The county is in negotiations with three collective bargaining units whose contracts are set to expire — for emergency dispatchers at MetCom, sheriff’s deputies and corrections officers at the McLean County Jail.

Taylor indicated the county also plans to conduct a salary study to determine if staff wages should be increased.

“We had feedback from county board members that perhaps we need to say how we look to see how we were sitting in relation to market norms,” said Taylor, adding there have been multiple instances in recent years where the county has to adjust salary ranges and budgets to make critical hires.

The $10.3 million in COVID relief is less than one-third of the ARP funding the county will allocate over the next three years. Taylor said the county has received the first of its two payments totaling $33.6 million. Taylor indicated the county lost close to $7 million in revenue due to the pandemic.

The budget plan will be received by the board’s various committees. A vote is expected in November.

In other business, the board:

  • Approved using $1.5 million in coronavirus relief funds for the McLean County Nursing Home. The long-term care facility also has received a $113,000 grant from the state’s portion of the American Rescue Plan. The funding will be used for a COVID vaccine incentive program for nursing home staff. Taylor said the county hasn’t determined how much money each staff member may receive if they get the COVID vaccine. One-third of that money must be spent by the end of September.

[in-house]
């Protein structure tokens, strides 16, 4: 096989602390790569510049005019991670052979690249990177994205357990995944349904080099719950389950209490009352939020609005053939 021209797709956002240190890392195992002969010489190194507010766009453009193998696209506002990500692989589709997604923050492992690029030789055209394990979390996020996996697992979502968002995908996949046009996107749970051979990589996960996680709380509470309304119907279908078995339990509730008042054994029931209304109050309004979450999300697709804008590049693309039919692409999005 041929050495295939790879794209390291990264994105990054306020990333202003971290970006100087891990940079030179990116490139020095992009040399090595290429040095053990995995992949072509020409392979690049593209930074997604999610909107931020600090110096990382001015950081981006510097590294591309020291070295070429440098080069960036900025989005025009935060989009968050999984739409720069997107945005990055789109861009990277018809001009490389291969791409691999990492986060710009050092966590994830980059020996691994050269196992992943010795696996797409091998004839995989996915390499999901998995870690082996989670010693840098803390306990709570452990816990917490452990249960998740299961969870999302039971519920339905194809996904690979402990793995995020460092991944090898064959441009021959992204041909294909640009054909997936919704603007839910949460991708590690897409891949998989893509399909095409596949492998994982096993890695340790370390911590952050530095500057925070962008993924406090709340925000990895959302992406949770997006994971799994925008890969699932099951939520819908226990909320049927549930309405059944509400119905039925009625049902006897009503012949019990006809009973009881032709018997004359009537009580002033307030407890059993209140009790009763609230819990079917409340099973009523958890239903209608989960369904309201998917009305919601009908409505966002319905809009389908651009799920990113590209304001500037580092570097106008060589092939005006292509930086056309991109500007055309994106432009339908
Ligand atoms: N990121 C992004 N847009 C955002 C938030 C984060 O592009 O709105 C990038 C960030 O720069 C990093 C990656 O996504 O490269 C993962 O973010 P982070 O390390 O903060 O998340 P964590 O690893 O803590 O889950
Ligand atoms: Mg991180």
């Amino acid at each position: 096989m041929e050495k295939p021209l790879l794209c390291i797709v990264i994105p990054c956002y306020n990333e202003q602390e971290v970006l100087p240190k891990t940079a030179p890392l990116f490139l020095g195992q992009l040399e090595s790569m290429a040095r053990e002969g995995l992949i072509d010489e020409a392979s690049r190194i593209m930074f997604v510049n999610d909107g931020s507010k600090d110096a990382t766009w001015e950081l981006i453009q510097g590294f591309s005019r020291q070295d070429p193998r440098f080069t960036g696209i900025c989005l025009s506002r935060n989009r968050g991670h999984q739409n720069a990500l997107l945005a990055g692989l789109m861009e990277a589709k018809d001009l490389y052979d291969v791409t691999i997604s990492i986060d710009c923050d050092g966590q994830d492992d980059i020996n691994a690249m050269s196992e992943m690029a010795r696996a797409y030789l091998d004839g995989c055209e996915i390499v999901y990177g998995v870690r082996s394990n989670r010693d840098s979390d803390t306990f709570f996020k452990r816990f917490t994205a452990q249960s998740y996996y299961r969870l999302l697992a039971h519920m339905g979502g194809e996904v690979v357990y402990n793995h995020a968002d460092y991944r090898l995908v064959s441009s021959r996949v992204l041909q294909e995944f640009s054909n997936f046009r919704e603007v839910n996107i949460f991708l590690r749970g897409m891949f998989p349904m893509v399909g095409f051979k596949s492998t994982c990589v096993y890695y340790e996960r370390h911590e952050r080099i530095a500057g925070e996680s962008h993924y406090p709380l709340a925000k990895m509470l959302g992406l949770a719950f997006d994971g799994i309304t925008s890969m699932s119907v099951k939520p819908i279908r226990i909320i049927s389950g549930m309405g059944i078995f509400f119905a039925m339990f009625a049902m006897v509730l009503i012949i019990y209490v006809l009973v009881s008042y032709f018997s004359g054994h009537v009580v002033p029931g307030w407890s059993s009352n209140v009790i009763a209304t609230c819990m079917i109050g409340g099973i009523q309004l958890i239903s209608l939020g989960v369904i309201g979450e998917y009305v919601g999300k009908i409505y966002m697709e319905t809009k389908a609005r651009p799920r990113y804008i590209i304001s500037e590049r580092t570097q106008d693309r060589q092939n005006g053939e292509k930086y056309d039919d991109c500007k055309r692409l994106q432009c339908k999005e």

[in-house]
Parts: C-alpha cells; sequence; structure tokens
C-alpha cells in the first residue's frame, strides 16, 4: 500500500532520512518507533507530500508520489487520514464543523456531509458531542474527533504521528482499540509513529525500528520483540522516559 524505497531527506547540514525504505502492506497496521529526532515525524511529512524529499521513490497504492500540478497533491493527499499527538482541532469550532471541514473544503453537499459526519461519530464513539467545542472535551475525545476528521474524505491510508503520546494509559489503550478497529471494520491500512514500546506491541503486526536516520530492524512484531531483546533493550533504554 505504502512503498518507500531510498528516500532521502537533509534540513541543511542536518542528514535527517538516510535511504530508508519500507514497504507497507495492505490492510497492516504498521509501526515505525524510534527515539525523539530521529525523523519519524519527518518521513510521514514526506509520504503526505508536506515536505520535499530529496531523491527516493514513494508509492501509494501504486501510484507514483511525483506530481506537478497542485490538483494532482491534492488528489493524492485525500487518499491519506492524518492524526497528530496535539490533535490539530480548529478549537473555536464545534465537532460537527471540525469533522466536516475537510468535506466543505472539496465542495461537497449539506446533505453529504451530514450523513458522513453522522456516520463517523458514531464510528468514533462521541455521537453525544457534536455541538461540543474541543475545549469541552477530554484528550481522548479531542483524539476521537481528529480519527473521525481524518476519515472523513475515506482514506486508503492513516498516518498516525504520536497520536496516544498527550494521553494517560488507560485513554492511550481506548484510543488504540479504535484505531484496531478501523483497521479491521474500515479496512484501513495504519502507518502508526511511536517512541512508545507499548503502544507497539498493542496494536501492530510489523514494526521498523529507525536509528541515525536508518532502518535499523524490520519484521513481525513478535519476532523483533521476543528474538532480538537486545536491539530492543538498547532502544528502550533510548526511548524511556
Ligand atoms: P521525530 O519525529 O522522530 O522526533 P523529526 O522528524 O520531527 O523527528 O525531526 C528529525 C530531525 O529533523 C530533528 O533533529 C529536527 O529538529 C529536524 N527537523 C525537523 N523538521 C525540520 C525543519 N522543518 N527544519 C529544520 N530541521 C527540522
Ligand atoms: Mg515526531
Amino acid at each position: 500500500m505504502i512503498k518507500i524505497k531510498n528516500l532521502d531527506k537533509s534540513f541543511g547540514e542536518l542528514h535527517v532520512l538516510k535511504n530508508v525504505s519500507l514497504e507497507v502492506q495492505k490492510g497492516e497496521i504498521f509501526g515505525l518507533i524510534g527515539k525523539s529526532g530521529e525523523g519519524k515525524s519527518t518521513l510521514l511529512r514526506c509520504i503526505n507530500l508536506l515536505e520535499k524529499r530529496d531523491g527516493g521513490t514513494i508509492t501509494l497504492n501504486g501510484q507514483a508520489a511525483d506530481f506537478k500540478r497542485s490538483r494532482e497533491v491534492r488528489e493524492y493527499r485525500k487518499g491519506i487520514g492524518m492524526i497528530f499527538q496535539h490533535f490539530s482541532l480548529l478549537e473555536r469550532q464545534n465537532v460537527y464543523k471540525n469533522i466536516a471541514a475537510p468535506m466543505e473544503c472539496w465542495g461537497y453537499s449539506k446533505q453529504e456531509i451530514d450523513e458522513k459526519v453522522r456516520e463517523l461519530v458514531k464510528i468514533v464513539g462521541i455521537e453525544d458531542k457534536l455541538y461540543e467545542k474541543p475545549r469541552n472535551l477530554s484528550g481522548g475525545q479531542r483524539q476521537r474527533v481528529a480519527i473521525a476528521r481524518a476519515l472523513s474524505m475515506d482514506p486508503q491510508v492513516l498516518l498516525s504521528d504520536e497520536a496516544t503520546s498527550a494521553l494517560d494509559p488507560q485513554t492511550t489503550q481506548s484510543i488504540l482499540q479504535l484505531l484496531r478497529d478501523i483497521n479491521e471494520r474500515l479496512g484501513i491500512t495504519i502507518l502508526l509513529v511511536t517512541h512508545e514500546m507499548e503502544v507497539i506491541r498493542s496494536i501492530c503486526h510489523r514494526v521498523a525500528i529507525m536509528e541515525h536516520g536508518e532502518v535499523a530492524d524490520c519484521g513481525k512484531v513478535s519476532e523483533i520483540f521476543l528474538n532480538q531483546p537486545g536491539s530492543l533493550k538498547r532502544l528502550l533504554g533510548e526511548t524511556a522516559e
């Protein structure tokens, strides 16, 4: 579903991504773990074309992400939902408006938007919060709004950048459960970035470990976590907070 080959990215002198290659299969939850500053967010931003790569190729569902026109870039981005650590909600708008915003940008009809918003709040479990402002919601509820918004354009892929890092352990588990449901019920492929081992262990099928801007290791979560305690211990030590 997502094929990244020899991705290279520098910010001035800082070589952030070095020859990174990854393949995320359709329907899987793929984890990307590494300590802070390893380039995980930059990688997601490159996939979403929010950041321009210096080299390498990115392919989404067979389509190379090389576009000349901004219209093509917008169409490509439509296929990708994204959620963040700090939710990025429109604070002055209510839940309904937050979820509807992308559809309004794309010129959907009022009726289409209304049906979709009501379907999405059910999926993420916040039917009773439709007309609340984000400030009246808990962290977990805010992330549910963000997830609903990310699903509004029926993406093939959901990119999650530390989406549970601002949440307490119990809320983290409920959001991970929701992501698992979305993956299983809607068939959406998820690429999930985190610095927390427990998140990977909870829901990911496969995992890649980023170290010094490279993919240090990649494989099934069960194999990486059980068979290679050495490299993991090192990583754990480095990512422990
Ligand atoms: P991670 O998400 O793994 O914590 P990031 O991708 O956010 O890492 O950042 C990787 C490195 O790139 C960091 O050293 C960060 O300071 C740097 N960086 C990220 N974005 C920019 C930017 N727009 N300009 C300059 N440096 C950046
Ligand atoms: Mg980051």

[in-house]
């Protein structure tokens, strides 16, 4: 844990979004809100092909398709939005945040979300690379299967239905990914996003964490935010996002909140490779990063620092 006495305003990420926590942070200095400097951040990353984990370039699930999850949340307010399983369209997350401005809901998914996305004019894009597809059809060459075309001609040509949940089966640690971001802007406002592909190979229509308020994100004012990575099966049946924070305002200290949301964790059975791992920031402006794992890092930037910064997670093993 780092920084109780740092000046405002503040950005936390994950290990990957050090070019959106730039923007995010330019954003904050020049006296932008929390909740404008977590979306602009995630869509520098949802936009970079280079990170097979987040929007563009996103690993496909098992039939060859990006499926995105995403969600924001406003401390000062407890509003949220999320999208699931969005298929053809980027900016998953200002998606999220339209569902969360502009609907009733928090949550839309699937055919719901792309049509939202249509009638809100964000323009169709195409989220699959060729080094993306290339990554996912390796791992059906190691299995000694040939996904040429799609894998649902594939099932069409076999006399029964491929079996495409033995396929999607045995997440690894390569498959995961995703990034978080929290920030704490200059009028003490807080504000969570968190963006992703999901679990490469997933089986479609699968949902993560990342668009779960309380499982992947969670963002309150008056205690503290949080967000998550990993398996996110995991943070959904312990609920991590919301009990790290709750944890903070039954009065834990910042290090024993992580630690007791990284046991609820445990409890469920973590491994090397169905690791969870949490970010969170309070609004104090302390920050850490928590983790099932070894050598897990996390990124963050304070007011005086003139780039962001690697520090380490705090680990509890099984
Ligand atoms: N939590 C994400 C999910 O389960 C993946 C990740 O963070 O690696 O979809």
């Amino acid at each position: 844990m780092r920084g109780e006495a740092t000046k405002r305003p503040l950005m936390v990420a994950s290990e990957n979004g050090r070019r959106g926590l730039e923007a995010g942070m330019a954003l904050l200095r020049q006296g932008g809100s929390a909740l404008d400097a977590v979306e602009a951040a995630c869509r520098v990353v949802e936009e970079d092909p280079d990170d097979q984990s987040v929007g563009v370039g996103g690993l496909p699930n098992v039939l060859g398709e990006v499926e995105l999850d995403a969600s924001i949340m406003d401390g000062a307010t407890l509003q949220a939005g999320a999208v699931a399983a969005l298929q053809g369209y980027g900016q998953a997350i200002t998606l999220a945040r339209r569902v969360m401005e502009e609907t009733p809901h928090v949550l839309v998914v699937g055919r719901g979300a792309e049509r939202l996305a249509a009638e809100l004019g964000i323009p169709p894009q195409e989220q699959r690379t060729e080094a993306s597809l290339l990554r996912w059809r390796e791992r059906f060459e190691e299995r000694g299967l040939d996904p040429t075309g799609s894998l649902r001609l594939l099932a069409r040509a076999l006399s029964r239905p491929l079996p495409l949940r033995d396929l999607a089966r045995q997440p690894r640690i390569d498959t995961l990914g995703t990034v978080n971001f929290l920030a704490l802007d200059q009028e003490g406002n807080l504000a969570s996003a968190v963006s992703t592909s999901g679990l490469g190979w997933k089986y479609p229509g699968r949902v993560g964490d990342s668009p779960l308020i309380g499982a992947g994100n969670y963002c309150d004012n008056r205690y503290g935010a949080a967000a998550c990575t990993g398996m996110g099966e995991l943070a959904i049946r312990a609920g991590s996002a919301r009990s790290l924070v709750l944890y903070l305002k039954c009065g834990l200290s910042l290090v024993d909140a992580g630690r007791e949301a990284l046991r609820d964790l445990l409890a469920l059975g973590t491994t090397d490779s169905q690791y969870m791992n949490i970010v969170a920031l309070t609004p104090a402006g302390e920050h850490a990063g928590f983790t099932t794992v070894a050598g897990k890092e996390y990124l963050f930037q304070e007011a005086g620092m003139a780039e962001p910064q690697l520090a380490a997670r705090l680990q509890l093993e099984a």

• Signed off on a financial advisory agreement with Naperville-based PMA securities to advise the county on its plans to sell general obligation bonds to pay for building renovations and improvements to county properties. The county plans to have fully repaid $11 million in bonds the county approved in 2003 to pay for the purchase and renovate the McLean County Government Center and to add two levels to the Lincoln parking garage next door. Taylor said in a memo to the board the county plans to issue bonds “in an amount consistent with the expiring debt service."
  • Approved a series of higher fees for McLean County Animal Control, Including a $25 increase for dog adoptions and a $5 raise for cat adoptions. Both fees are $10 currently, but total over $100 when adding registration, and vaccination, neuter and microchipping deposits.
  • Adopted a new three-year lease agreement with Livingston County for the Children’s Advocacy Center (CAC) and CASA programs to move to 308 E. Torrance Ave., Pontiac. The Livingston County branch of the CAC has been housed at the HOPE Pregnancy Center.
  • Heard a presentation from the McLean County Regional Planning Commission (MCPRC) regarding its Go: Safe McLean County action plan that aims to eliminate serious traffic crashes and deaths by 2030.
  • Accepted a $5,000 polling place accessibility grant from the Illinois State Board of Elections for the McLean County Clerk’s Office to buy "van accessible" signs and add striping and signage to handicapped parking spaces until June 30, 2022.